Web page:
• In the most ideal case, each of the stages D through E can be completed in one cycle and the instructions can be sequentially executed. Accordingly, each instruction can be effectively executed. Accordingly, each instruction can be effectively executed in one cycle.
  • The symbol @ indicates an initiation time of the execution in the respective pipeline control stages. The position of the symbol ⓘ , as it goes from left to right, shows the transition of the machine cycle time in the BPU 11 and the instruction execution status for the stages D through E.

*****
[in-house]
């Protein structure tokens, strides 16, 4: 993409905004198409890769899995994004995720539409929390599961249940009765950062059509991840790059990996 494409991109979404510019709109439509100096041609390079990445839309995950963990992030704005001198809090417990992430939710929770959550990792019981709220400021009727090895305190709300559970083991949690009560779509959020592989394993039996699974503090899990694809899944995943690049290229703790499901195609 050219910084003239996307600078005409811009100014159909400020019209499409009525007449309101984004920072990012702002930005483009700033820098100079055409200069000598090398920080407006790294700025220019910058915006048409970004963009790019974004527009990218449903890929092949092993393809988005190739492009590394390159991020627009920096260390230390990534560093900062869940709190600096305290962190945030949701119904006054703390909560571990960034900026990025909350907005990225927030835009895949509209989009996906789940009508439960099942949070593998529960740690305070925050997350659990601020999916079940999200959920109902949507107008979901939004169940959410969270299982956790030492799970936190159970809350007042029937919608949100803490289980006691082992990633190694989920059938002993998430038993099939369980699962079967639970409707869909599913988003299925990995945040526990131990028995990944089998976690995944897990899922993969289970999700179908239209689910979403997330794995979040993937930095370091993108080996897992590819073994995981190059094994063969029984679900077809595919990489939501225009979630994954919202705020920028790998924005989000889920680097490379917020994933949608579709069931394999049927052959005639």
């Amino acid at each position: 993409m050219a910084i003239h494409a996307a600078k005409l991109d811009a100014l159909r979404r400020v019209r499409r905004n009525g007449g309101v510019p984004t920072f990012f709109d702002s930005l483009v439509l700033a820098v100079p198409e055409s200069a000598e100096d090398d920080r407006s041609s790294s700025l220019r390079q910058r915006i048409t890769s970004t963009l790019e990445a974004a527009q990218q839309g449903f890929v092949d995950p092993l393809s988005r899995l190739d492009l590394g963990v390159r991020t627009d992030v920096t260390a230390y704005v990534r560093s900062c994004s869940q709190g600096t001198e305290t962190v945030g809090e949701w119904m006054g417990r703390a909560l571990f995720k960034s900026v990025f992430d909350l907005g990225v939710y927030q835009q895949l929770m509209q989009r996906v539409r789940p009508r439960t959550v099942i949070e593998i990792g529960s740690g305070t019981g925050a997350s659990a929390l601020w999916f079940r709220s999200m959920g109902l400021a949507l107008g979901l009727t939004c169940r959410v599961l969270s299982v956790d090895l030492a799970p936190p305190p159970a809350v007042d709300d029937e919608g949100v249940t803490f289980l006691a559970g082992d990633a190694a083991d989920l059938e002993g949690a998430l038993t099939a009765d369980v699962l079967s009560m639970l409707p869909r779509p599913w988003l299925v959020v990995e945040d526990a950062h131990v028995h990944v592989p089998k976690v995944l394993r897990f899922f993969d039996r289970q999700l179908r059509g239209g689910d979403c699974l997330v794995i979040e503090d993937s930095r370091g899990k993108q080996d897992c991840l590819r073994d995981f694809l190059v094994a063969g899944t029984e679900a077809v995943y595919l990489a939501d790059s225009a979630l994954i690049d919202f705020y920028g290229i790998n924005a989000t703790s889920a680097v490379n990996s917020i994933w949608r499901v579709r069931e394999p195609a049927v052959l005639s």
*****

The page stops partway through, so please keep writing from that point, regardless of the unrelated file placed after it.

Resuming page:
• Fig. 2(a) shows the status of the BS 12, that is, AV (available), CL (close) and WT (write).
  • In the status AV, the BS 12 can accept the access request from the BPU 11. In the status CL, the access request from the BPU 11 is not accepted during the block transfer from the MS 20 because the access request was issued from the BPU 11 to the BS 12 but the corresponding data was not in the BS and the block transfer request has been issued to the MS 20. In the status WT, the access request from the BPU 11 is not accepted because the block data tansferred from the MS 20 is being written to the BS 12.
  • In Figs. 2(a) and 2(b), the stages D,.A, L and E for the first instruction ① are completed in one cycle, respectively, but the block transfer occurs for the read request to the BS 12 by the second instruction because the requested operand has not been registered in the BS 12.